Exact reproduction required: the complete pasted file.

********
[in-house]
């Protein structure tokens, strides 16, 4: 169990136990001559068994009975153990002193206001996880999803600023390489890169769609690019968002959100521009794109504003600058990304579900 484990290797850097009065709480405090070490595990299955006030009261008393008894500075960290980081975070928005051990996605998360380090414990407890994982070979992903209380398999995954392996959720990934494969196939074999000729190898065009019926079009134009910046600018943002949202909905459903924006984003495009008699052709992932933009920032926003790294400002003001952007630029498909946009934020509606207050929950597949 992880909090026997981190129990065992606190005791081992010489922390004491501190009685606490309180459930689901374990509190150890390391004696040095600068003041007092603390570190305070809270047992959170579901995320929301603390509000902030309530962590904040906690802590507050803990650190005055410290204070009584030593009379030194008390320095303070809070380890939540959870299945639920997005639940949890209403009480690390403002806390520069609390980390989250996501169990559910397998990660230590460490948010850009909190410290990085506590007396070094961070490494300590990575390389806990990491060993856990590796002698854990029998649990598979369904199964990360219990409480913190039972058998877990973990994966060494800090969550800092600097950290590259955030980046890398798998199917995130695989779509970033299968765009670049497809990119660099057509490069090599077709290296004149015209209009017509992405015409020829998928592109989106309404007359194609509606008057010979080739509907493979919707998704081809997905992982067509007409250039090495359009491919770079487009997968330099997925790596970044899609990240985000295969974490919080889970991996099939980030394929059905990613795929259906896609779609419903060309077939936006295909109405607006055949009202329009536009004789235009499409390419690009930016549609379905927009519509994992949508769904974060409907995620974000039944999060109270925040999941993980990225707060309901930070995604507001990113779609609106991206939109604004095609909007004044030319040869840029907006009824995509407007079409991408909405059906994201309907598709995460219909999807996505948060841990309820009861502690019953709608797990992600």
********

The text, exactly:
[in-house]
């Protein structure tokens, strides 16, 4: 169990136990001559068994009975153990002193206001996880999803600023390489890169769609690019968002959100521009794109504003600058990304579900 484990290797850097009065709480405090070490595990299955006030009261008393008894500075960290980081975070928005051990996605998360380090414990407890994982070979992903209380398999995954392996959720990934494969196939074999000729190898065009019926079009134009910046600018943002949202909905459903924006984003495009008699052709992932933009920032926003790294400002003001952007630029498909946009934020509606207050929950597949 992880909090026997981190129990065992606190005791081992010489922390004491501190009685606490309180459930689901374990509190150890390391004696040095600068003041007092603390570190305070809270047992959170579901995320929301603390509000902030309530962590904040906690802590507050803990650190005055410290204070009584030593009379030194008390320095303070809070380890939540959870299945639920997005639940949890209403009480690390403002806390520069609390980390989250996501169990559910397998990660230590460490948010850009909190410290990085506590007396070094961070490494300590990575390389806990990491060993856990590796002698854990029998649990598979369904199964990360219990409480913190039972058998877990973990994966060494800090969550800092600097950290590259955030980046890398798998199917995130695989779509970033299968765009670049497809990119660099057509490069090599077709290296004149015209209009017509992405015409020829998928592109989106309404007359194609509606008057010979080739509907493979919707998704081809997905992982067509007409250039090495359009491919770079487009997968330099997925790596970044899609990240985000295969974490919080889970991996099939980030394929059905990613795929259906896609779609419903060309077939936006295909109405607006055949009202329009536009004789235009499409390419690009930016549609379905927009519509994992949508769904974060409907995620974000039944999060109270925040999941993980990225707060309901930070995604507001990113779609609106991206939109604004095609909007004044030319040869840029907006009824995509407007079409991408909405059906994201309907598709995460219909999807996505948060841990309820009861502690019953709608797990992600």